Outrage and animosity are the driving forces behind contemporary politics. This is especially true on the federal level, where political victories are scored neither by the number of citizens whose lives are improved nor by the number of freedoms protected, but by the vanquishment of the opposition. Sure, millions of people are affected by the fallout from this winner-take-all tug of war, but oh well. In this environment, reasoned compromise is unwisely considered weakness. Elections are won when constituents see their preferred politicians gloating over rivals who are face down in the mud, humiliated.

Across the nation, state-level politics increasingly feel like junior-varsity versions of the games in Washington, D.C. In Kentucky, we are once again immersed in the nastiness of our seemingly endless pension-reform crisis.

On one side are public employees and their unions who for years sat idly by as Democrats hemmed and hawed about the worsening pension problem, only to explode with rage once a Republican-led General Assembly actually did something about it. The lawmakers’ solution was imperfect, we acknowledge, and the dubious methods used to ram through the controversial changes were constitutionally questionable, which is why the legislation is now mired in the courts. Nevertheless, even those who disagree with the contents of the GOP’s reform package are hard-pressed to deny that serious attention was given to pension reform only after Republicans took over Frankfort.

On the other side is onion-skinned Gov. Matt Bevin, the face of the GOP pension-reform effort who, for some reason, seems to relish antagonizing Kentucky’s public employees. Bevin is not shy about dishing out barbs and insults, but when similar attacks are directed at him, he tends to pout and spout off again, apparently unconcerned about choosing words that some consider unbecoming of a person in his position.

Another example came Tuesday, when, in an interview with radio host Brian Thomas of WKRC in Cincinnati, Bevin said failing to save the pension system risks the retirement security of hundreds of thousands of people. OK, so far so good. But then came this: “And yet I am being fought in some instances by the very people we are trying to save. It’s like saving a drowning victim, Brian. They are fighting you, fighting you, pulling you under. You just need to knock them out and drag them to shore. It’s for their own good.”

Two things are simultaneously true about Bevin’s statement. First, the point he was trying to make – that sometimes it is difficult to convince people that something they oppose is actually for their betterment in the long run – is obvious. Second, he picked an eye-rollingly dumb way to say it.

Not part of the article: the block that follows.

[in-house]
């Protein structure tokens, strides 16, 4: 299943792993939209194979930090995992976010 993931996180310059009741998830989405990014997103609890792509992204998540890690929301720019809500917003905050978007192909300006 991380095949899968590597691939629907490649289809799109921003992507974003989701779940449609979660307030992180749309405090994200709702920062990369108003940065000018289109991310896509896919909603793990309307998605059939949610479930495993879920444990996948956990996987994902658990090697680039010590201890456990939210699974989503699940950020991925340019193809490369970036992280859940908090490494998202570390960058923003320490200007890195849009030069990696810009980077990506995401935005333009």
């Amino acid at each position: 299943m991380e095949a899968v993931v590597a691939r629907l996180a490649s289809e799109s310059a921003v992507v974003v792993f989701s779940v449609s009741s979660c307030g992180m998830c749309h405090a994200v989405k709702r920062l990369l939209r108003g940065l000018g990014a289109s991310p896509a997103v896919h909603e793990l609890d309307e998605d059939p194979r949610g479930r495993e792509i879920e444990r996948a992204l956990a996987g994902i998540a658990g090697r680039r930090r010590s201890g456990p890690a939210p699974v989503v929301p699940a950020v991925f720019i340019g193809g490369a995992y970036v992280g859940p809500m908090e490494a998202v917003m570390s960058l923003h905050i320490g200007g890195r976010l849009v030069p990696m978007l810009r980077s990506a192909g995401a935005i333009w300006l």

Let’s be frank – Bevin is a smart guy whose intelligence is consistently betrayed by immaturity in the face of criticism. (He was back at it Wednesday, in fact, railing against the “petty people” and “small minds” who he perceives to be pension-reform obstructionists). Look, few people enjoy having their positions assailed, but that’s in the job description of an elected official. Too often, Bevin responds to people and ideas he doesn’t like by unleashing weird tantrums, complete with frantic exaggerations and desperate claims that do little to strengthen his own positions but instead steel the resolve of those he is arguing with.

Republicans who wonder why public employees fight the party’s pension efforts so stoutly should look first at Bevin’s petulance. Even after years of inert Democratic pension governance, there’s little chance of winning hearts and minds when the head of the state GOP characterizes thousands of affected workers as petty people who should be beaten and dragged around. Forgive the trite expression, but a little respect goes a long way.

That said, we also urge Kentucky’s teachers and other public workers to step back and take stock of where we are today versus where we stood when Democrats were essentially leaving the pension crisis to fester. We have no problem with state workers expressing disagreement with aspects of the pension-reform package, but the fact that we have a pension-reform package at all is significant. Yes, work remains to find a resolution that is satisfactory for all involved, but there has at least been movement, which is more than could be said when Democrats controlled Frankfort.

Ultimately, the pension situation in Kentucky illustrates the near impossibility of making meaningful, constructive progress when negotiations are couched in ugly divisiveness and blind partisanship. Instead of aping unseemly D.C.-style politics, perhaps it is time for Kentucky to set an example for the rest of the country by taking a deep breath and returning to the table with open minds and open ears – and with gums that flap a little less furiously.